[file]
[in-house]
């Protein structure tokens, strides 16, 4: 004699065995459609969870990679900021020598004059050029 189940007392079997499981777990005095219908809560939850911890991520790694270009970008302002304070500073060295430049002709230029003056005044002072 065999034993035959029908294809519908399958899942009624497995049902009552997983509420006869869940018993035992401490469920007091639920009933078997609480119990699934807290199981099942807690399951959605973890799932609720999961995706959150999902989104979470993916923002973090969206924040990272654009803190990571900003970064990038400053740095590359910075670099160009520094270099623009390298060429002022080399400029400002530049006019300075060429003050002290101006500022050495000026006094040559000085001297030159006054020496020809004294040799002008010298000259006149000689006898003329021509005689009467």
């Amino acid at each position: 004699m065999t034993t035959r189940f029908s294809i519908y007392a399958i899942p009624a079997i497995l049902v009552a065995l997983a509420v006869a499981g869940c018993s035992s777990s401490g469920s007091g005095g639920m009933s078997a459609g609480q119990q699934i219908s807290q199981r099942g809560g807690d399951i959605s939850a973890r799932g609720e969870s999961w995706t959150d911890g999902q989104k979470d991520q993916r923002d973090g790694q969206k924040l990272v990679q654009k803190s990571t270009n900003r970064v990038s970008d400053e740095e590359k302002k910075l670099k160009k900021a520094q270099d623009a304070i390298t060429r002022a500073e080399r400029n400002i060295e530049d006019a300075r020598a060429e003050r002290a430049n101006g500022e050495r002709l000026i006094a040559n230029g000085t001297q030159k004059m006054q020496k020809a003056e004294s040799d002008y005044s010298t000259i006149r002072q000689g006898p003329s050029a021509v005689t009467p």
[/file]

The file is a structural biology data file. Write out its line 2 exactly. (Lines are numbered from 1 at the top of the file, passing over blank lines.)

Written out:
């Protein structure tokens, strides 16, 4: 004699065995459609969870990679900021020598004059050029 189940007392079997499981777990005095219908809560939850911890991520790694270009970008302002304070500073060295430049002709230029003056005044002072 065999034993035959029908294809519908399958899942009624497995049902009552997983509420006869869940018993035992401490469920007091639920009933078997609480119990699934807290199981099942807690399951959605973890799932609720999961995706959150999902989104979470993916923002973090969206924040990272654009803190990571900003970064990038400053740095590359910075670099160009520094270099623009390298060429002022080399400029400002530049006019300075060429003050002290101006500022050495000026006094040559000085001297030159006054020496020809004294040799002008010298000259006149000689006898003329021509005689009467």